Thoughtful Speeches on Separation of Church and State

In 1984, while working for Americans United for Separation of Church and State, I helped draft talking points that were used by Democratic nominee Walter Mondale in a major address at B’Nai Brith outlining distinctions between Mondale and President Reagan on religious liberty. Mondale used significant chunks of my draft. The speech even today is remembered for these aphorisms:

“The Queen of England is Defender of the Faith but the President of the United States is Defender of the Constitution, which defends all faiths….Today, the religion clauses of the First Amendment do not need to be fixed; they need to be followed….Whatever his private beliefs and religious practice, a president must be the guardian of the laws which ensure America’s religious diversity…” NYTimes coverage. Google search.

I was reminded of this while reading Mario Cuomo’s obituary. One of his most memorable speeches was on the separation of church and state.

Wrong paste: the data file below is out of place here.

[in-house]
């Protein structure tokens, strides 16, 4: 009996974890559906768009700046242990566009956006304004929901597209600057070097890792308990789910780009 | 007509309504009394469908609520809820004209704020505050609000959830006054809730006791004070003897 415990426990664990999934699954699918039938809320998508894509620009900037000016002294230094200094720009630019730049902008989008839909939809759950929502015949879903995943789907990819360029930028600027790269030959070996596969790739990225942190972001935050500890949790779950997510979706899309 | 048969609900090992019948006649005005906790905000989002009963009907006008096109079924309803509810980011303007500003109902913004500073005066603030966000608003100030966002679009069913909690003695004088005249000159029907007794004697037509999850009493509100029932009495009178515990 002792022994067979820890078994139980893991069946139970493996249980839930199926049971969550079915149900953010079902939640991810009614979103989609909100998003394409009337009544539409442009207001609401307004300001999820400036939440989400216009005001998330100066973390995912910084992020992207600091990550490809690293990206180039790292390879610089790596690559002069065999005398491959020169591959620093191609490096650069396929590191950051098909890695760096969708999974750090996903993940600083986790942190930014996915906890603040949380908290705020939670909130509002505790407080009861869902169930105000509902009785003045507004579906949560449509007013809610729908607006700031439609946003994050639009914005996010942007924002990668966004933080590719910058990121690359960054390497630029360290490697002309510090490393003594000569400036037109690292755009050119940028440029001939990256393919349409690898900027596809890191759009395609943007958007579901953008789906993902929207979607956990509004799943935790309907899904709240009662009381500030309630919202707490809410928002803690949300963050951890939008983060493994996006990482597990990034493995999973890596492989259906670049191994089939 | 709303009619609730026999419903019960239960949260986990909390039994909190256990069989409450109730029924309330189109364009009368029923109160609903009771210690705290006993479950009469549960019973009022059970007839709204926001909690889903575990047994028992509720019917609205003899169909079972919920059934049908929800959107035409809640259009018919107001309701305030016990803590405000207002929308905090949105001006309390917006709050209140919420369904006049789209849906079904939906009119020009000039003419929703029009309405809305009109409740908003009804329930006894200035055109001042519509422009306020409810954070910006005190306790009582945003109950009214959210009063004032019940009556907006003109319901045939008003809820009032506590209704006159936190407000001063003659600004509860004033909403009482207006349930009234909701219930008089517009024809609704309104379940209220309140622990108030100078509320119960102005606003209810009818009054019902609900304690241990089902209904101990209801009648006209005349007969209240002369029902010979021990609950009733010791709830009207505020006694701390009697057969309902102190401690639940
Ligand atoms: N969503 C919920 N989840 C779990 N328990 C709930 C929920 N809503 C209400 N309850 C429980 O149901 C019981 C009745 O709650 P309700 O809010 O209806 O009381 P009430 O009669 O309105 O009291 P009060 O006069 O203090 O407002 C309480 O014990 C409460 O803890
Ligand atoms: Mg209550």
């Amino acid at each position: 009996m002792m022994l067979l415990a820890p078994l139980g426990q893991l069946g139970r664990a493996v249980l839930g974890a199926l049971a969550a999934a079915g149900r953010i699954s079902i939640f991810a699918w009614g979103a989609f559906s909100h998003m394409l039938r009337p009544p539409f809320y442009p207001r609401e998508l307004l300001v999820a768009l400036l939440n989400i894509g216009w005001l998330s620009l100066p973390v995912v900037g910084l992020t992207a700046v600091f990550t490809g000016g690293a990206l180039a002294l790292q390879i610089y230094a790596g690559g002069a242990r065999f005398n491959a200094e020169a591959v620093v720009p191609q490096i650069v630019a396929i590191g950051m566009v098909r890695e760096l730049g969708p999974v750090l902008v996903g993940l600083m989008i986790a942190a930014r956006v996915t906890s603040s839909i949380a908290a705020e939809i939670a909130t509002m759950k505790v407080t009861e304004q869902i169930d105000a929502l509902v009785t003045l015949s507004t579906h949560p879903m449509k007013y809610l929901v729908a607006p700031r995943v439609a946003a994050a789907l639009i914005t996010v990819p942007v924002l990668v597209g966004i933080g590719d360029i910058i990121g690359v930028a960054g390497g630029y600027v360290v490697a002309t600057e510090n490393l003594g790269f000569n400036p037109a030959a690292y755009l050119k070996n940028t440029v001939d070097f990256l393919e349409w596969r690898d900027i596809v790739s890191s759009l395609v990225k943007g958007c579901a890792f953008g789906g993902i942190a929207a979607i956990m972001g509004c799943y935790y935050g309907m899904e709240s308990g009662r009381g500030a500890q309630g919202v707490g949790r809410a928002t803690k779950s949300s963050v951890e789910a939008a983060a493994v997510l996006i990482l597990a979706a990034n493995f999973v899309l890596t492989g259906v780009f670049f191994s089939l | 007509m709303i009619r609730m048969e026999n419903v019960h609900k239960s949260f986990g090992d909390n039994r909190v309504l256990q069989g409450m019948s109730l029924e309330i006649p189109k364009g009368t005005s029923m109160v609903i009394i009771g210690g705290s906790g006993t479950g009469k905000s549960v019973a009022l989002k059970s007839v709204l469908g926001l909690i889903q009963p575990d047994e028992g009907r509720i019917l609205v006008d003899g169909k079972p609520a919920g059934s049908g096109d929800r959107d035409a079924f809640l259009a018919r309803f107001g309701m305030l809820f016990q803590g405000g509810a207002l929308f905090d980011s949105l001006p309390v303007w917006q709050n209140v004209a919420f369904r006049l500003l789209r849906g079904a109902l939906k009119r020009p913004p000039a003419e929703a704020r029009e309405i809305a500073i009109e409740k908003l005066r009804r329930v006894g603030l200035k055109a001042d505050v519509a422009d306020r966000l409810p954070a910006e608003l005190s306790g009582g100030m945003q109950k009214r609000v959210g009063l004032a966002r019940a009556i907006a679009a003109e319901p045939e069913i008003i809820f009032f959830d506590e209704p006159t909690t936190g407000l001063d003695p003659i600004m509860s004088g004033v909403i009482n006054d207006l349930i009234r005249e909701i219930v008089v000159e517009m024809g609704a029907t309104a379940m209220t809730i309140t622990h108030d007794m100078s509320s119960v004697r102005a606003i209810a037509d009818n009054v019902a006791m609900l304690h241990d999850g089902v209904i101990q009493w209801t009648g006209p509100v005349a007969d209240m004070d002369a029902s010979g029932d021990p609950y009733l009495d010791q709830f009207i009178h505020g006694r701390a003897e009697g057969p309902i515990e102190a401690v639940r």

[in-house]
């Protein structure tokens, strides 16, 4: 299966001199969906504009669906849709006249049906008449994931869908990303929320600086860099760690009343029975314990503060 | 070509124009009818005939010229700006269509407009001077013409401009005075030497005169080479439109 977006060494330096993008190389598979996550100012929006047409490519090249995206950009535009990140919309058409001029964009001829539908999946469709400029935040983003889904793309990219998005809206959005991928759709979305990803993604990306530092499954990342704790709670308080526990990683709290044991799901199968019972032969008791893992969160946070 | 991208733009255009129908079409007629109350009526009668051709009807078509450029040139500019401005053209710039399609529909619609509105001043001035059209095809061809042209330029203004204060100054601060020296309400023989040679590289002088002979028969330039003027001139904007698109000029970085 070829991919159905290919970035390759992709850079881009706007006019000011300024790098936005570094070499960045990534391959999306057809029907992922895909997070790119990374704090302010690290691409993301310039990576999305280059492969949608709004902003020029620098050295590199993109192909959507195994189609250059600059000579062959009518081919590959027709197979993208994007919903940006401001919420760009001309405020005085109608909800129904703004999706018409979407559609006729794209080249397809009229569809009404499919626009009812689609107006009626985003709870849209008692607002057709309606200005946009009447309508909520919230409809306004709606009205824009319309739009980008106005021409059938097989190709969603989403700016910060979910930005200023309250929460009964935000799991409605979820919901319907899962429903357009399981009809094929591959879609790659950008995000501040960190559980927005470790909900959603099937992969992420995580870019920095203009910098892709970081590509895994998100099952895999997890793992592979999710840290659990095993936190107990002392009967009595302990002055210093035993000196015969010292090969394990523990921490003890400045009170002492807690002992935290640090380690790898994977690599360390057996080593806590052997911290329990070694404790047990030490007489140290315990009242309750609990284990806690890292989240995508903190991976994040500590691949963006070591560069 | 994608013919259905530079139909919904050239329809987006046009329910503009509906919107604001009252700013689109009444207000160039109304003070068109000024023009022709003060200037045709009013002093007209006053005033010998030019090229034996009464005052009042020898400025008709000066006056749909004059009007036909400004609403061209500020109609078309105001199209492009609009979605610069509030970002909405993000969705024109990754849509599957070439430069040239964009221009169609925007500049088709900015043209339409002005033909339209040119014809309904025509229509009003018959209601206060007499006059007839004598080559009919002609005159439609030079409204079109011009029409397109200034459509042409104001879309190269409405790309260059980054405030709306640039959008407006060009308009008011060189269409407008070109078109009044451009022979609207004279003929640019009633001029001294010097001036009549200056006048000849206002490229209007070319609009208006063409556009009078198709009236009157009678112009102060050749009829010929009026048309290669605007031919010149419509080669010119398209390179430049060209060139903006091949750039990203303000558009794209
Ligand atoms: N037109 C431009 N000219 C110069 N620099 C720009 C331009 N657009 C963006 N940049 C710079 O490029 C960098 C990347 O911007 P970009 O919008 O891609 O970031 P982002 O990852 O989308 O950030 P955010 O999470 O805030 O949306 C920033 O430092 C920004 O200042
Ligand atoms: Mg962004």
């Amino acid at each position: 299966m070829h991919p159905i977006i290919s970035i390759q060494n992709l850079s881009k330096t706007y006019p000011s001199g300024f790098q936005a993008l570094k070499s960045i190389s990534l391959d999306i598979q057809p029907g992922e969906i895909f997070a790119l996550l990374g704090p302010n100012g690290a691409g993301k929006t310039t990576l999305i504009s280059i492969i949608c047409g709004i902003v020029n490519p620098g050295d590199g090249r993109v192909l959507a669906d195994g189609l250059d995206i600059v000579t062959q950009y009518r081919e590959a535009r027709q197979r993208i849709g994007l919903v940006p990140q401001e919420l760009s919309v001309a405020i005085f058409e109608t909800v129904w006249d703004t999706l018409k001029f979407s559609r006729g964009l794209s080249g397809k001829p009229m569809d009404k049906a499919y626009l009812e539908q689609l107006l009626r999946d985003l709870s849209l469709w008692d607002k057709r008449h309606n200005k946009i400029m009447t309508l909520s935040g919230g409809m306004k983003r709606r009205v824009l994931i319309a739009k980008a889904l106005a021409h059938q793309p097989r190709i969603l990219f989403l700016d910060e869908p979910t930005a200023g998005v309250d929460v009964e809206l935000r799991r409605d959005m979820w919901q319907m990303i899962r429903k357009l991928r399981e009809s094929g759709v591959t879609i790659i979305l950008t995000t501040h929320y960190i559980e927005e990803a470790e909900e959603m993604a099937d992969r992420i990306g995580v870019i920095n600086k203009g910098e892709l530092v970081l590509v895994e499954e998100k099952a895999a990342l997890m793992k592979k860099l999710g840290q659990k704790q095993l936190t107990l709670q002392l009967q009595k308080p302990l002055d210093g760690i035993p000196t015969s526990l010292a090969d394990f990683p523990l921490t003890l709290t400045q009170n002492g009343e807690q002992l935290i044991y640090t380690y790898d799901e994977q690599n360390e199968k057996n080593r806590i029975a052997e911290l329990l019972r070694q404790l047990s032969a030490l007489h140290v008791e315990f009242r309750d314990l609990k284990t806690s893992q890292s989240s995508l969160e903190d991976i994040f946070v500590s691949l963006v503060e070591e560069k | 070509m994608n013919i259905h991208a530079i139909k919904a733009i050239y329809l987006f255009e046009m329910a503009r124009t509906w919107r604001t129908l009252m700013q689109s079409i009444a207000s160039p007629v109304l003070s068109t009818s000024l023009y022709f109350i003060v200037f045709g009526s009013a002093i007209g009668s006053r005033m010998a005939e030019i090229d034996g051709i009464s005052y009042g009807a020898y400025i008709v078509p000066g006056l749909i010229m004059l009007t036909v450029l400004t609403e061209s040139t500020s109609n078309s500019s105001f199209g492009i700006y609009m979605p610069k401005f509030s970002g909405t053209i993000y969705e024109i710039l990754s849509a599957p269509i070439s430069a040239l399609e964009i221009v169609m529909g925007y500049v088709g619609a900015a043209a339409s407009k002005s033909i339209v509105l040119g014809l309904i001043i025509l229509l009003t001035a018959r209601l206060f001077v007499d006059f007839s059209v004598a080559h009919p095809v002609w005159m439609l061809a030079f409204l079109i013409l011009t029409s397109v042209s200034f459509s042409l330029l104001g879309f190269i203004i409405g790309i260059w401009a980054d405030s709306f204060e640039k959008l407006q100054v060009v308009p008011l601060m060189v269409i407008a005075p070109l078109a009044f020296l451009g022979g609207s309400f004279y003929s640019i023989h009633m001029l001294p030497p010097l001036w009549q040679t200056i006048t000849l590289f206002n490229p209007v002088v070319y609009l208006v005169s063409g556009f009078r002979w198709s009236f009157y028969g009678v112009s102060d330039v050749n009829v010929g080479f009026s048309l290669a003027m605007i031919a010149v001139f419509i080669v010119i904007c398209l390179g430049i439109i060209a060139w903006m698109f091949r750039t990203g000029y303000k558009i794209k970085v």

“Religious Belief and Public Morality: A Catholic Governor’s Perspective on the Separation of Church and State,” by Mario Cuomo, 1983. C-SPAN full report here. Full text from Notre Dame’s archives, here.

Money quote: “I can offer you no final truths, complete and unchallengeable. But it’s possible this one effort will provoke other efforts—both in support and contradiction of my position—that will help all of us understand our differences and perhaps even discover some basic agreement.”

Other memorable speeches on separation of church and state have come from John F. Kennedy in 1960; Edward Kennedy in 1984; John Kerry in various places, consistencies and inconsistencies; Mitt Romney in 2007, and Rick Santorum in 2012. Frederick Clarkson offered a comparing/contrasting analysis on Truthout in 2012.

A good assignment would be to re-read all these speeches and do an analysis of their similarities and differences.




Leave a Reply

Fill in your details below or click an icon to log in: Logo

You are commenting using your account. Log Out /  Change )

Google+ photo

You are commenting using your Google+ account. Log Out /  Change )

Twitter picture

You are commenting using your Twitter account. Log Out /  Change )

Facebook photo

You are commenting using your Facebook account. Log Out /  Change )


Connecting to %s

Blog at

Up ↑

%d bloggers like this: